The Saturday Evening Post

Curator's Choice tells the stories behind prized objects and artifacts from the collections of historical organizations and cultural institutions in Pennsylvania.

Few twentieth-century illustrators have garnered the fame – or adulation – ­that artist Norman Rockwell (1894-1978), who endeared himself to an international audience with his nostalgic glimpses of American life, enjoyed.

Many may think of Rockwell as the quintessential New Englander, but his association with Pennsylvania runs deep. He created hundreds of cover illustra­tions for The Saturday Evening Post­ – beginning in 1916 and continuing with­out interruption through 1963! The Post was published by the Curtis Publishing Company of Philadelphia. He was twenty-two years old when he sold his first cover to the magazine publisher.

Rockwell’s inimitable paintings graced the cover of other leading maga­zines, including Popular Science, Collier’s, Farm and Fireside, Life, The Literary Digest, and Leslie’s. His illustrations also appeared on the pages of The Country Gentleman, Ladies’ Home Journal, Woman’s Home Companion, and McCall’s. It was his Saturday Evening Post covers, though, that brought him an international follow­ing. His widespread appeal stems, in large part, from his covers for The Satur­day Evening Post, which was distributed to soldiers in Europe and Asia during World War II.

The Curtis Center Museum of Nor­man Rockwell Art, founded in 1976, exhibited several hundred Post covers and original works of art by Rockwell until it closed in late 1997. Upon closing, the museum gave a collection of three hundred and twenty-four original maga­zine covers to the Atwater Kent Museum. The Atwater Kent Museum was chosen because of its role as Philadelphia’s history museum and the artist’s connection to the city.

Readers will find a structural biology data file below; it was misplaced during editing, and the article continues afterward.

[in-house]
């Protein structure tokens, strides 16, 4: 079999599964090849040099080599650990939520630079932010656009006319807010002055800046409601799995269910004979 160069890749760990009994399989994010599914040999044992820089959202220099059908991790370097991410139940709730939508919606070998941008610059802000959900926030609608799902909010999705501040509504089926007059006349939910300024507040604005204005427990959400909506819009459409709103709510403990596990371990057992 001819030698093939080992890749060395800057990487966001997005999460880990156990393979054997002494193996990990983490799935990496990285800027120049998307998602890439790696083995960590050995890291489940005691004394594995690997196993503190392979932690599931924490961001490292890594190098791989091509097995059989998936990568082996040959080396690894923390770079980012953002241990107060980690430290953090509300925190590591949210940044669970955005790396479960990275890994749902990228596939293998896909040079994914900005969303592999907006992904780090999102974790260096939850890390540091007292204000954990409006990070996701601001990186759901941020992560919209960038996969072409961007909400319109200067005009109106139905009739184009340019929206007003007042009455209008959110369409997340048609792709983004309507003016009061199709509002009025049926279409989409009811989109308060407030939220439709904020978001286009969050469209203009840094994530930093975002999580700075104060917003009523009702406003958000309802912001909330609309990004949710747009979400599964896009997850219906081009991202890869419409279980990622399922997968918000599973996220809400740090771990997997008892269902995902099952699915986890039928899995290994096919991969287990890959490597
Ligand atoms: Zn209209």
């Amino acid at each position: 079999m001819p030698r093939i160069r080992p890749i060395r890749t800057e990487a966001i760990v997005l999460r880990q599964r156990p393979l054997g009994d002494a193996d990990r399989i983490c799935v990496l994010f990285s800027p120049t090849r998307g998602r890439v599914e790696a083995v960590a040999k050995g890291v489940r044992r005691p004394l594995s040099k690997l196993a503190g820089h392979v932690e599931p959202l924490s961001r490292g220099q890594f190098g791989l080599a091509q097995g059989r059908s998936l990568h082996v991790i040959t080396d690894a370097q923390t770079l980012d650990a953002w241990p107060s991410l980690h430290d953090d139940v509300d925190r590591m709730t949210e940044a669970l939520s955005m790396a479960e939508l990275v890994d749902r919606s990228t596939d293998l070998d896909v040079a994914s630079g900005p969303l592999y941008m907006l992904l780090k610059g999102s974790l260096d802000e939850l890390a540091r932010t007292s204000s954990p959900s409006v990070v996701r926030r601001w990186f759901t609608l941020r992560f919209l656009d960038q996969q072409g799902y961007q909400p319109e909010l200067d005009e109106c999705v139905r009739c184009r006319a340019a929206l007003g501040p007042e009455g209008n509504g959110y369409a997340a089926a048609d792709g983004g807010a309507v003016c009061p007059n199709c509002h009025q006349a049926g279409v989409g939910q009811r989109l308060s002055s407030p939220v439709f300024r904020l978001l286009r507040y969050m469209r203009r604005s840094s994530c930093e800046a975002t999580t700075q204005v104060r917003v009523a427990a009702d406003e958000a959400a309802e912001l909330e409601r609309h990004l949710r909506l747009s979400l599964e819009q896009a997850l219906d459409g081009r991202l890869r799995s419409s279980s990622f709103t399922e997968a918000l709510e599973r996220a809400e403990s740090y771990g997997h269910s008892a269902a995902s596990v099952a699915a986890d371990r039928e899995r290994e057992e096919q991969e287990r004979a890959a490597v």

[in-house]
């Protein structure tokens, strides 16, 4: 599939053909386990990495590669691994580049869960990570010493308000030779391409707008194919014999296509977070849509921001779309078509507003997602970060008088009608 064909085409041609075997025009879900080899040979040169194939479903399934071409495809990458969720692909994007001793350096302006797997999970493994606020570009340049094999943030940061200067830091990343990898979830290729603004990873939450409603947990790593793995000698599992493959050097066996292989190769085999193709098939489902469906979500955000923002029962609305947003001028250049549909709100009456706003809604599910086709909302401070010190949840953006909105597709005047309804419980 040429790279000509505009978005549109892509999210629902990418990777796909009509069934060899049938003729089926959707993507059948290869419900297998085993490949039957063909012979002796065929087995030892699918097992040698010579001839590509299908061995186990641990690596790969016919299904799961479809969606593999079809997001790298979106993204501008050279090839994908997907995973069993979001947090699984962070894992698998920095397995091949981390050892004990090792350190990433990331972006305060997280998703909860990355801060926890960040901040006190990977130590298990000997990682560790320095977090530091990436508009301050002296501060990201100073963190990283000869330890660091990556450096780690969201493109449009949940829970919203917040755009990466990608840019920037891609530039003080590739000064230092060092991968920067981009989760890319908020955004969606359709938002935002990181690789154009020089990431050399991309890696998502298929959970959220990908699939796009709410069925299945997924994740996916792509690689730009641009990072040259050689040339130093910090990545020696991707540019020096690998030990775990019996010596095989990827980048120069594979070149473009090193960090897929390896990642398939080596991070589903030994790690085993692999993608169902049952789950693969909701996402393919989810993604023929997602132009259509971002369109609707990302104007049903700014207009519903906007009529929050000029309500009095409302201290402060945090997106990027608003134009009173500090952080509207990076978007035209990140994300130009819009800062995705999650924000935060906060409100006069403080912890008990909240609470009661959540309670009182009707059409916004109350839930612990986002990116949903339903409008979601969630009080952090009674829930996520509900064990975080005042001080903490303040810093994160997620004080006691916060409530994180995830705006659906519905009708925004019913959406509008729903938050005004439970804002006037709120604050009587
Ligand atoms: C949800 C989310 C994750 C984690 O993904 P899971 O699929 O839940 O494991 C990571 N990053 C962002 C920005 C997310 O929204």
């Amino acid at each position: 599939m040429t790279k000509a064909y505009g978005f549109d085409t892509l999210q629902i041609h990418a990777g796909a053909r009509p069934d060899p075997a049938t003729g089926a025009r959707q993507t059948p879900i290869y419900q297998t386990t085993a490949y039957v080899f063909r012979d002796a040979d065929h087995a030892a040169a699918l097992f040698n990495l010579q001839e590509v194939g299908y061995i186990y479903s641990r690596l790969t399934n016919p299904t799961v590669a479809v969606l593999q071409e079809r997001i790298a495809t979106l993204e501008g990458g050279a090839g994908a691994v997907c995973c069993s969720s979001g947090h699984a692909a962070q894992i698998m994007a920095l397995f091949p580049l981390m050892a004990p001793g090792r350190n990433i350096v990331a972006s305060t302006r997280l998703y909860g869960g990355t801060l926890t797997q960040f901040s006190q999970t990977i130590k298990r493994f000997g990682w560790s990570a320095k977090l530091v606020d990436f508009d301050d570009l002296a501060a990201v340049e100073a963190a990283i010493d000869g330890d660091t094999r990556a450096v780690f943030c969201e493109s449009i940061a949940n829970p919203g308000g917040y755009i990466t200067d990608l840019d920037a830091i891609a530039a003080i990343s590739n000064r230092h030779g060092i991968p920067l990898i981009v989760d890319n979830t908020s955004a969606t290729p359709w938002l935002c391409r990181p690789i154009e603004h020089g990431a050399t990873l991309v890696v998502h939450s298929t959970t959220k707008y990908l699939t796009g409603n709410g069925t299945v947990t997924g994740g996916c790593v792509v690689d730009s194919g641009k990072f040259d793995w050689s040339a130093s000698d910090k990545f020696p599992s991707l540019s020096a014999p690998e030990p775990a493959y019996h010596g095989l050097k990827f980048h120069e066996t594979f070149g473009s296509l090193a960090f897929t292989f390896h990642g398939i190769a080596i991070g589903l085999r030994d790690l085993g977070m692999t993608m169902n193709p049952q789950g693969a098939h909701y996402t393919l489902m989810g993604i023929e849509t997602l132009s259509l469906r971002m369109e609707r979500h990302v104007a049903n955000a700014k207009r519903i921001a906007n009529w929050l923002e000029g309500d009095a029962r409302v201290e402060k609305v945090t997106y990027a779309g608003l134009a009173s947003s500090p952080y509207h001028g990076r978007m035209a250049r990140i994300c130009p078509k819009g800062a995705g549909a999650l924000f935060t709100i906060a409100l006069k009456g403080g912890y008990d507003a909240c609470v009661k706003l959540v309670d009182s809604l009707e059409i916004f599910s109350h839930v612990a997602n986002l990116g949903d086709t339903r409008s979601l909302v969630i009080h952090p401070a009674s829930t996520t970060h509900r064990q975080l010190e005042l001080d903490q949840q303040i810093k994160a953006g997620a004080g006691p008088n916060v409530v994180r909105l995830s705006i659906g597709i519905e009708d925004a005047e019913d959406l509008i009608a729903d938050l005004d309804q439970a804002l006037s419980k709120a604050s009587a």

Fifty magazine covers created by Rockwell are on view at the Atwater Kent Museum through spring 1999. In June 1999, the museum will mount a larger, more comprehensive exhibition of his works.

Since its founding in 1938 by inventor and radio entrepreneur A. Atwater Kent (1873-1949), “the History Museum of Philadelphia,” as it is known, has amassed one of the region’s most signifi­cant collections of primary source materi­als relating to the city. Holdings include thousands of paintings and drawings, prints, photographs, as well as numerous toys, games, dolls, tools, military objects, maritime pieces, household artifacts, trade cards, and post cards.

To obtain more information, write: Atwater Kent Museum, 15 South Seventh St., Philadelphia, PA 19106; or telephone (215) 922-3031.